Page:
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there's not going to be a bunch of pushback not only from republicans but from democrats in a lot of these districts and remember, this is an election year. on top of some other pressures that some of these democrats perhaps are feeling, this may add to that from an administration that is putting the pinch on some of their military bases and military personnel. jon: as the president presents his 2015 budget, we're told he's going to call for an end to austerity in this country. i guess that means an end to austerity except at the pentagon. >> that was a writup in "the washington post" last week when they were talking about the budget that did not include the chain c.p.i. remember that? that's the social security calculation on the cost of increase and the president did not put that in his budget and they said this is the end of austerity. a lot of people said where was
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the austerity to begin with? now the "new york times" is saying, well, the austerity is here in the military. and that looks like it is the case. we'll hear from the defense secretary today. jon: then susan rice who went on "meet the press over and said no apologies for what she said regarding the benghazi attack." she said it was the best information she had at the time. >> yeah. you know, and she had said something similar to this before and it is what the administration gave her to say. the question is, how much intelligence did she look at? because lawmakers now say the raw intelligence was clear. that any look at any of the raw intelligence from the c.i.a. station chief on the ground who was saying there was no protest and there were emails now in that senate bipartisan report as katherine mentioned, that they were saying no, no protests.
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there was a teleconference in which it was transmitted up the chain. no protests. this was an attack from the very beginning and now, katherine is reporting and the reporting of steve hayes of the weekly standard about the deputy director of the c.i.a. and his role in creating the talking points. i know there were a lot of questions that susan rice was not asked about that raw intelligence and maybe she'll offer herself or avail herself for another interview to see the answers to those. jon: and worth remembering her comments were made as a president was running for re-election claiming that al qaeda was on the run and osama bin laden was dead. >> exactly. where it falls into that where we've talked about many times before but i think there are a number of questions that lawmakers are still looking for and you saw senators and others. there's an effort to call mike back up to capitol hill to ask him about his previous testimony. jon: interesting.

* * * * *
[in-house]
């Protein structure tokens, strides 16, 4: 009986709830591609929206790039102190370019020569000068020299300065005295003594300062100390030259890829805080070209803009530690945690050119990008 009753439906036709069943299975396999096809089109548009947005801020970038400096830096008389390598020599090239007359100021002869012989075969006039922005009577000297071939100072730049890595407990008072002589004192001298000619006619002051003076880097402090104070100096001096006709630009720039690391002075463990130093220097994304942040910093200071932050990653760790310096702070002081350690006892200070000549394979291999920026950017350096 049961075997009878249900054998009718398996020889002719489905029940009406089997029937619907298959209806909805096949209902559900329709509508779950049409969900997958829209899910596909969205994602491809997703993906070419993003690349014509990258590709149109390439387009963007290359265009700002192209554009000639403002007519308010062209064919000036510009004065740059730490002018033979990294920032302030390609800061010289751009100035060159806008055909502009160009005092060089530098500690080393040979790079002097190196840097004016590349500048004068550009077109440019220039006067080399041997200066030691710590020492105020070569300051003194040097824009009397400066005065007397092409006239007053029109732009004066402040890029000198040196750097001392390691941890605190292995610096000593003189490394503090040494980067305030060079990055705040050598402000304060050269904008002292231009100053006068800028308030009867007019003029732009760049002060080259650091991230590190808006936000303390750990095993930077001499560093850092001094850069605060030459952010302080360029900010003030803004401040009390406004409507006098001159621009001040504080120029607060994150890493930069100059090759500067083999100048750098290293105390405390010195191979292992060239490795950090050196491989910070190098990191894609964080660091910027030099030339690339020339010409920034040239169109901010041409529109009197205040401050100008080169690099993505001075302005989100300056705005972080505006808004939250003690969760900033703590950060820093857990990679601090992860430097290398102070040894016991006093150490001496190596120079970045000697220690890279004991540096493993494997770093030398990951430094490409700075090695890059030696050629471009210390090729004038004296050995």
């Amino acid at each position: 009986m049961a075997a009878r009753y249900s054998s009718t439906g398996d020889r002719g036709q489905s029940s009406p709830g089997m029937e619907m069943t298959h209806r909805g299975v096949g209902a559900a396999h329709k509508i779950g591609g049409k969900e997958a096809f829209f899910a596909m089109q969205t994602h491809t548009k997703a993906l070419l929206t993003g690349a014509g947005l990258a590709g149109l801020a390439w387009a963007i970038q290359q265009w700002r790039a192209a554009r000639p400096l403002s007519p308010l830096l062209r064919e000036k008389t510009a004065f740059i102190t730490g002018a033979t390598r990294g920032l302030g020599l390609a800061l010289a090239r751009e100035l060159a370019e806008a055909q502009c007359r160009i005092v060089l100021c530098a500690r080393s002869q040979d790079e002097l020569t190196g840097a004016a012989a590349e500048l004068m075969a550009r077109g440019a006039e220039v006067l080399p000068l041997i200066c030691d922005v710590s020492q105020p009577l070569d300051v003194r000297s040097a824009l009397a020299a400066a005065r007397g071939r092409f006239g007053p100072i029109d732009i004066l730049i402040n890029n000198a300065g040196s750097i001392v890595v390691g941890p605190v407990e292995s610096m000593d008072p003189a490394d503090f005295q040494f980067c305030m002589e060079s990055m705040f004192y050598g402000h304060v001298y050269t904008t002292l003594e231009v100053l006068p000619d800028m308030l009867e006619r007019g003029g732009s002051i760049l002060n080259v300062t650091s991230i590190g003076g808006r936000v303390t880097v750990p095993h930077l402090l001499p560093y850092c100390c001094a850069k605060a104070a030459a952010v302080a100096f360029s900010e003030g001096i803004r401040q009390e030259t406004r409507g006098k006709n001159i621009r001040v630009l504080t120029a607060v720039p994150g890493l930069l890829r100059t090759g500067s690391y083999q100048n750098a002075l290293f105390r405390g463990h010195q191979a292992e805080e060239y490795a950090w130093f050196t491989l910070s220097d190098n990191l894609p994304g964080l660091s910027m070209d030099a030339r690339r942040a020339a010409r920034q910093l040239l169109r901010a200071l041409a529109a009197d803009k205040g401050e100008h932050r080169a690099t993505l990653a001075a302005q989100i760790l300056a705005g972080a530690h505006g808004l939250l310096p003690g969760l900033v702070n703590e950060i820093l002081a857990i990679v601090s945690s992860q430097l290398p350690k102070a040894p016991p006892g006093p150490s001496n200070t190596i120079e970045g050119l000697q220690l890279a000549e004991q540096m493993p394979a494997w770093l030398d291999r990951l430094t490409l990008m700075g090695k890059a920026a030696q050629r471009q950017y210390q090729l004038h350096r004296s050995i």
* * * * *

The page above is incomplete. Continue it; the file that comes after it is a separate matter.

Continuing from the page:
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all right. bret baier joining us from washington. see you tonight on "special report." jenna: elsewhere in the world, deadly clashes on the streets in venezuela. the latest on the violent protests against the government in a live report. we have that straight ahead. plus a 65 mile stretch of the mississippi river closed down after an accident. we'll have the details on what happened and shannon is live at the supreme court with what she's working on today. >> it was hot inside today as the justices heard arguments about how heard the e.p.a. regulatory power does or doesn't go. i just stepped out of the case and i'll bring you details when we come back. you want a way to help minimize blood sugar spikes. support heart health. and your immune system. now there's new glucerna advance with three benefits in one. [ male announcer ] new glucerna advance. from the brand doctors recommend most.
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jon: late breaking news from the u.s. supreme court. the justices appear closely divided over a climate change regulation. the constitutional battle pits the federal government against the states on the power of the e.p.a. to set regulations on emissions.